“Punk rockers have some folks concerned at Hennepin-Lake” read a handwringing September 4, 1984, headline in the Star Tribune. Writes Bonnie Miller Rubin:
Passersby gawk with wonder. But area merchants glare with disfavor at the punk rockers, who they fear are scaring away business… The kids—who call themselves “McPunks”—say it is their appearance and not their behavior that is under attack. All they want, they say, is a place to catch up on gossip… to burn cigarettes, to see and be seen.
Those glaring merchants supplied some choice quotes to Rubin.
“I’m afraid to walk by,” said Posh manager Robyn Sandberg, who did yield that some McPunks were “nice” but also “bored.” “I won’t eat there anymore because they’ve completely taken over—and their numbers give them power.”
“You have some very respectable kids who are dressing the part and loving it, but some are just destructive,” added John Meegan, owner of Top Shelf Tailors. “Part of it is the age-old conflict between one generation and another… But I’m only 30 and some of them make me nervous.”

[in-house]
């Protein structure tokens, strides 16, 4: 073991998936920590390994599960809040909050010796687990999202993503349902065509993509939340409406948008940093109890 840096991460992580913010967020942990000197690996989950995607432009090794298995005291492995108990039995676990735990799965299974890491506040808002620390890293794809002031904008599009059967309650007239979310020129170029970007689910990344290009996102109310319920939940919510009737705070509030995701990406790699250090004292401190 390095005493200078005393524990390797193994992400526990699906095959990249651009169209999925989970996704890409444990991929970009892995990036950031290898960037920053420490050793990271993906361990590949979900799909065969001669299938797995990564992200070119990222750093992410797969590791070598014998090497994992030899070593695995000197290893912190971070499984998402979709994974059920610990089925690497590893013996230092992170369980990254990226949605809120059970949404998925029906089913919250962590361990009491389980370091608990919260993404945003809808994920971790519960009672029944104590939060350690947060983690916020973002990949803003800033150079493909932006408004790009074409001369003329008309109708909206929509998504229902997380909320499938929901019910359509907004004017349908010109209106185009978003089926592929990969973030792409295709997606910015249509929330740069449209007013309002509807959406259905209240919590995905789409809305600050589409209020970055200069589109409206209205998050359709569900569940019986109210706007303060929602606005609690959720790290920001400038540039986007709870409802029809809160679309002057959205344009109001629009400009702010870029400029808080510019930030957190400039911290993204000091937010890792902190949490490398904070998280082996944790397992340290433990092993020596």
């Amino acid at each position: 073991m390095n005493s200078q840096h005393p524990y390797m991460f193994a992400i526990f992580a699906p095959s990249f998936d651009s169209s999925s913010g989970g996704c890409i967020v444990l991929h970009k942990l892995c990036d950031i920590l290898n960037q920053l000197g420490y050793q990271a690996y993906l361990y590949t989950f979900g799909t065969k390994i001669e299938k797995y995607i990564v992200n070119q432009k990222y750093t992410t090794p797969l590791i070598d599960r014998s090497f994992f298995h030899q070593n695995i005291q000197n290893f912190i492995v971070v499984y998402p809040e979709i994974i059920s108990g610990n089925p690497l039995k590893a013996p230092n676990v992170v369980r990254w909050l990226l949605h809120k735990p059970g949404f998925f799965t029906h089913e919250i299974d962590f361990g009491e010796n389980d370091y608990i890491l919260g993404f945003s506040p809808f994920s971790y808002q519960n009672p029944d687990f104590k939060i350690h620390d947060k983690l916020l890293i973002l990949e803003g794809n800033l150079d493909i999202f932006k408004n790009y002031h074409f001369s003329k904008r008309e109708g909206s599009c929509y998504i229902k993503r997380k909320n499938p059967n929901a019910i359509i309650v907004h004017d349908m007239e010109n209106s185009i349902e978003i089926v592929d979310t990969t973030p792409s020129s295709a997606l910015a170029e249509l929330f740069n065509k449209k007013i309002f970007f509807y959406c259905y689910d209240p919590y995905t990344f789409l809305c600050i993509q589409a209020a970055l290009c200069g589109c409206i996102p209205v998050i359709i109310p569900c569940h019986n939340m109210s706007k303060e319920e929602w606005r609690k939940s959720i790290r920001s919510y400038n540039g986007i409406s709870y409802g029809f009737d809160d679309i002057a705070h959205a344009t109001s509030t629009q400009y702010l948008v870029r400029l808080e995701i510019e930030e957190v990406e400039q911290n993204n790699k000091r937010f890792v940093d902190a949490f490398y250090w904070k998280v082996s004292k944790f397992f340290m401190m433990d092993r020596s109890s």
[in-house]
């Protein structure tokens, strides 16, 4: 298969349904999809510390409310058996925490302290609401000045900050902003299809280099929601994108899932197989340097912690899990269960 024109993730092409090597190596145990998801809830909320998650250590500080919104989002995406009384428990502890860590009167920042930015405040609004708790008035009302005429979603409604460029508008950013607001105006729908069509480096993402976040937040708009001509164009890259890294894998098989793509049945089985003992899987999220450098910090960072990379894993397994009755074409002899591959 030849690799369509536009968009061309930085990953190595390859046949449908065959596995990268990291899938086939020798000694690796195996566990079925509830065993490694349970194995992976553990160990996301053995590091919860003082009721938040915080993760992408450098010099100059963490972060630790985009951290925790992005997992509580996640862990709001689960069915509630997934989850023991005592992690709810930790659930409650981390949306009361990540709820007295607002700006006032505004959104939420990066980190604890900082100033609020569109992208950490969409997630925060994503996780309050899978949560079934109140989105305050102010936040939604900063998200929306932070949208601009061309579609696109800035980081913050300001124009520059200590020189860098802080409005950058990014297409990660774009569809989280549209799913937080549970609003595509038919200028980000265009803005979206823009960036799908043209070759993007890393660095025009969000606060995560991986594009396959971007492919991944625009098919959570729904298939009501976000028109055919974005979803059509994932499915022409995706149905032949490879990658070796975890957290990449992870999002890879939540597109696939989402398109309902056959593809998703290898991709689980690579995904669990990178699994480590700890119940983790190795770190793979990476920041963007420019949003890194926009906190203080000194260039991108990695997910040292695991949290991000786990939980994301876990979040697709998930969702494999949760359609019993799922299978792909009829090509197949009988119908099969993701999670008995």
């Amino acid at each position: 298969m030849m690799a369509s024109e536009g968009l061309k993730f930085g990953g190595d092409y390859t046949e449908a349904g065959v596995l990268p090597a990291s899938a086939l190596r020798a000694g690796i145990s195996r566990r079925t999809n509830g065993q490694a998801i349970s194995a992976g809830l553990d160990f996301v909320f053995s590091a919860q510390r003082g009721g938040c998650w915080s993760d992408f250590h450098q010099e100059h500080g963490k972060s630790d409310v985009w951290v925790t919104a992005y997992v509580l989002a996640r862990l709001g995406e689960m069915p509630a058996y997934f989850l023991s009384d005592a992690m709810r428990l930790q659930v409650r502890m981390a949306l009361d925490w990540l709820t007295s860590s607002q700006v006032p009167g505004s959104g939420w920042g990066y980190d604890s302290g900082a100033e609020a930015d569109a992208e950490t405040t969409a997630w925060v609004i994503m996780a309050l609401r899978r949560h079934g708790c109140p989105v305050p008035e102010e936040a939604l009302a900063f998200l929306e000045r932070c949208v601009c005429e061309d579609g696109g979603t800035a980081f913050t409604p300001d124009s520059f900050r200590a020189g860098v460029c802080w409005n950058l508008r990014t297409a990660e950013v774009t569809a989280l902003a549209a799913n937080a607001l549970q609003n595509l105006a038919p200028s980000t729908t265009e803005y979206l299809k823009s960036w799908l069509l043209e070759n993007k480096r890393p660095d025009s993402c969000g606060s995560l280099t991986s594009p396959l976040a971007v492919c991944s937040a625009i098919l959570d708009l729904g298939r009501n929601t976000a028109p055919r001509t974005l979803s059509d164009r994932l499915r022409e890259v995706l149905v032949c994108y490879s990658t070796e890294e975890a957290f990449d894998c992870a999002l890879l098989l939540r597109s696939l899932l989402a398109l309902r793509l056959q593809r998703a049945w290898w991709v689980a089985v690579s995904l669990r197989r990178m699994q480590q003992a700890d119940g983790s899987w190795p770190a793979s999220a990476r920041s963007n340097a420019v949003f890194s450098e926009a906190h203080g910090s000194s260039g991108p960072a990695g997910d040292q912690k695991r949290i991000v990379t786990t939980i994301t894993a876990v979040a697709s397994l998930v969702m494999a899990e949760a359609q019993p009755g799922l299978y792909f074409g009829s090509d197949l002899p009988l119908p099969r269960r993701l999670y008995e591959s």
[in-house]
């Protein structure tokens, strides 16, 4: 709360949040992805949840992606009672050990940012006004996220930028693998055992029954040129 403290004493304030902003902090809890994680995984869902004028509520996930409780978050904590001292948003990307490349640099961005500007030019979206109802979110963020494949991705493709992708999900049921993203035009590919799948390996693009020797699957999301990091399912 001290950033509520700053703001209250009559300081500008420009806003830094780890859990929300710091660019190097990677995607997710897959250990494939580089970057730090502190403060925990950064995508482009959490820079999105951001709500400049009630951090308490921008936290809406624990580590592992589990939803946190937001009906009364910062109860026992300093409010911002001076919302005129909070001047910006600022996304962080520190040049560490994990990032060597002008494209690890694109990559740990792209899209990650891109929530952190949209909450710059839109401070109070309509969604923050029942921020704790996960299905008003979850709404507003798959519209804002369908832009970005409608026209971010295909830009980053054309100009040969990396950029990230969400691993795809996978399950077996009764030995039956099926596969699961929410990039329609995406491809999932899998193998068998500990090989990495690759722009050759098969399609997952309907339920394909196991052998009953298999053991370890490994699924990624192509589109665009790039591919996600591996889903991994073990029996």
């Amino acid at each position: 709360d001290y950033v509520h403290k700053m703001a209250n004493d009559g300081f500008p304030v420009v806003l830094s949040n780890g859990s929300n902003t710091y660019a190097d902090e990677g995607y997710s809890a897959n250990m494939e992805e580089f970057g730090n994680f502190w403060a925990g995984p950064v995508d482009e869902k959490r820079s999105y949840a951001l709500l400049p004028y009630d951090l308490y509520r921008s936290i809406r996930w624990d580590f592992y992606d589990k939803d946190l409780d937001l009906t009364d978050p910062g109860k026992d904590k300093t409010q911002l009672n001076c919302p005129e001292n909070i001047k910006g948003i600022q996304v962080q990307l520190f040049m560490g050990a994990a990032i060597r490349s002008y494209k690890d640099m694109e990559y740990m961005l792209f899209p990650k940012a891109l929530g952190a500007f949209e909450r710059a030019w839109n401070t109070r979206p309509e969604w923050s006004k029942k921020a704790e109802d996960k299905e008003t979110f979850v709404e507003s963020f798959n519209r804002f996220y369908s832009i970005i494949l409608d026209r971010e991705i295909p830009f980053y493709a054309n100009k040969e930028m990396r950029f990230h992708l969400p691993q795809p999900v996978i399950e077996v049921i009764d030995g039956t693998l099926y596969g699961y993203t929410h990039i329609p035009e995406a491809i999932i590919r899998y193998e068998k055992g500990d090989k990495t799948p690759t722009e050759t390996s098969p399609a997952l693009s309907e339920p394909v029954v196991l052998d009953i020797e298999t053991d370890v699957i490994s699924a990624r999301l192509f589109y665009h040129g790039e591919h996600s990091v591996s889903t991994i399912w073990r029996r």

Critically, the story notes, the McPunks had “not been directly connected” to recent acts of vandalism in the Minneapolis neighborhood, though that didn’t spare readers from the caterwauling of small-biz tyrants. Two City Council members planned to meet with the Police Captain to discuss the “punkers” problem, Rubin wrote.
In the Strib article’s photo stood McPunk pals Kelly Williams, Ben Geffen, and Scott Fine, beaming beneath the glowing Golden Arches. It’s as if they’re in on the joke, already having outwitted their Uptown opposition by knowing, intrinsically as all kids do, that the Serious Adults in the room are more full of it than a beat cop after a Big Mac.
Over the weekend, our buds who run the Old Minneapolis Facebook group featured the photo of Williams, Geffen, and Fine, and they tagged yours truly; they thought our readers might be curious to know the whereabouts of the McPunks. Because Racket is all about reader service, I tracked down Geffen and Fine, both of whom were eager to chat about the halcyon days of cigs, mohawks, and outsider solidarity outside the Micky D’s at 2929 Hennepin Ave. (Sadly, Williams died a few years ago, her two friends report.)
Here’s Fine, who works as a freelance web developer, and Geffen, who works as general manager at the Parkway Theater, on life during the McPunk days.
How’d you become a McPunk?